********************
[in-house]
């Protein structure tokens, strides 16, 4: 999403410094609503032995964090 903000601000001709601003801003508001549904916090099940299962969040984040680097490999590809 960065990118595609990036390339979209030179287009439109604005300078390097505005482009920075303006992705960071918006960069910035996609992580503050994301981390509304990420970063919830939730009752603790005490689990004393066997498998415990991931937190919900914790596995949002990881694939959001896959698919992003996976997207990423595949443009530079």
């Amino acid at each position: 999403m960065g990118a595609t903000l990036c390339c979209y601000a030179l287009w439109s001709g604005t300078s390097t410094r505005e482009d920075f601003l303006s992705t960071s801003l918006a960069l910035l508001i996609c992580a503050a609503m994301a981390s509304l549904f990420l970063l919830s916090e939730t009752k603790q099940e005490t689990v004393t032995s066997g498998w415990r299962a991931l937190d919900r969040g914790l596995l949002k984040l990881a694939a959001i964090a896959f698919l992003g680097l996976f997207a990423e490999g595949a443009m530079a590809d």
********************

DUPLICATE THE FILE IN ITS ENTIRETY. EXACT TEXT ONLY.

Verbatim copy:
[in-house]
């Protein structure tokens, strides 16, 4: 999403410094609503032995964090 903000601000001709601003801003508001549904916090099940299962969040984040680097490999590809 960065990118595609990036390339979209030179287009439109604005300078390097505005482009920075303006992705960071918006960069910035996609992580503050994301981390509304990420970063919830939730009752603790005490689990004393066997498998415990991931937190919900914790596995949002990881694939959001896959698919992003996976997207990423595949443009530079």
């Amino acid at each position: 999403m960065g990118a595609t903000l990036c390339c979209y601000a030179l287009w439109s001709g604005t300078s390097t410094r505005e482009d920075f601003l303006s992705t960071s801003l918006a960069l910035l508001i996609c992580a503050a609503m994301a981390s509304l549904f990420l970063l919830s916090e939730t009752k603790q099940e005490t689990v004393t032995s066997g498998w415990r299962a991931l937190d919900r969040g914790l596995l949002k984040l990881a694939a959001i964090a896959f698919l992003g680097l996976f997207a990423e490999g595949a443009m530079a590809d």